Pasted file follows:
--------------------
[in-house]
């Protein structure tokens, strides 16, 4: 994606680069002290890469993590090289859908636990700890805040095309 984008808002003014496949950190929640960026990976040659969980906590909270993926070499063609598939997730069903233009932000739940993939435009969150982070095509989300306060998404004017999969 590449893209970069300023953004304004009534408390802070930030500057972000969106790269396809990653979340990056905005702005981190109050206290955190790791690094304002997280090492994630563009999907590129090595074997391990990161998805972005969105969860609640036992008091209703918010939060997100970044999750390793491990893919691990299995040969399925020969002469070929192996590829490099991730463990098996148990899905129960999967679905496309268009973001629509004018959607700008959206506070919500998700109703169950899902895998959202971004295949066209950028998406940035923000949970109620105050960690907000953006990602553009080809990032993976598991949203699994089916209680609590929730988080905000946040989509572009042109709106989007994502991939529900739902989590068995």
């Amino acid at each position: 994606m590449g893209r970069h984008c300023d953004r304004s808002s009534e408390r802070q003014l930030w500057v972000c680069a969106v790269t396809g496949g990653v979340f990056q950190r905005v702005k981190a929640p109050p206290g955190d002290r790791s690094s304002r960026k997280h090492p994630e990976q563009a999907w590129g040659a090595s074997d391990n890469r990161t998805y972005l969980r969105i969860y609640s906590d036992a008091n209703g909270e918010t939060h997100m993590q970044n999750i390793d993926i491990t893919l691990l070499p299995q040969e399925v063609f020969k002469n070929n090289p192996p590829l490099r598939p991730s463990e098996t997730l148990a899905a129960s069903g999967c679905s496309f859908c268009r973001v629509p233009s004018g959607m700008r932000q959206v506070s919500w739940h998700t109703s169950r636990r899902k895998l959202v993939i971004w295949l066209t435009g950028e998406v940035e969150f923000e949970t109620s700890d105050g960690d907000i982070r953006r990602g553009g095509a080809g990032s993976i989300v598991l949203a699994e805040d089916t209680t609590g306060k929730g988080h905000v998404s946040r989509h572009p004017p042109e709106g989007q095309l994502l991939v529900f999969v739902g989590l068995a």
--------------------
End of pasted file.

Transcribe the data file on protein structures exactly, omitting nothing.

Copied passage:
[in-house]
């Protein structure tokens, strides 16, 4: 994606680069002290890469993590090289859908636990700890805040095309 984008808002003014496949950190929640960026990976040659969980906590909270993926070499063609598939997730069903233009932000739940993939435009969150982070095509989300306060998404004017999969 590449893209970069300023953004304004009534408390802070930030500057972000969106790269396809990653979340990056905005702005981190109050206290955190790791690094304002997280090492994630563009999907590129090595074997391990990161998805972005969105969860609640036992008091209703918010939060997100970044999750390793491990893919691990299995040969399925020969002469070929192996590829490099991730463990098996148990899905129960999967679905496309268009973001629509004018959607700008959206506070919500998700109703169950899902895998959202971004295949066209950028998406940035923000949970109620105050960690907000953006990602553009080809990032993976598991949203699994089916209680609590929730988080905000946040989509572009042109709106989007994502991939529900739902989590068995």
């Amino acid at each position: 994606m590449g893209r970069h984008c300023d953004r304004s808002s009534e408390r802070q003014l930030w500057v972000c680069a969106v790269t396809g496949g990653v979340f990056q950190r905005v702005k981190a929640p109050p206290g955190d002290r790791s690094s304002r960026k997280h090492p994630e990976q563009a999907w590129g040659a090595s074997d391990n890469r990161t998805y972005l969980r969105i969860y609640s906590d036992a008091n209703g909270e918010t939060h997100m993590q970044n999750i390793d993926i491990t893919l691990l070499p299995q040969e399925v063609f020969k002469n070929n090289p192996p590829l490099r598939p991730s463990e098996t997730l148990a899905a129960s069903g999967c679905s496309f859908c268009r973001v629509p233009s004018g959607m700008r932000q959206v506070s919500w739940h998700t109703s169950r636990r899902k895998l959202v993939i971004w295949l066209t435009g950028e998406v940035e969150f923000e949970t109620s700890d105050g960690d907000i982070r953006r990602g553009g095509a080809g990032s993976i989300v598991l949203a699994e805040d089916t209680t609590g306060k929730g988080h905000v998404s946040r989509h572009p004017p042109e709106g989007q095309l994502l991939v529900f999969v739902g989590l068995a």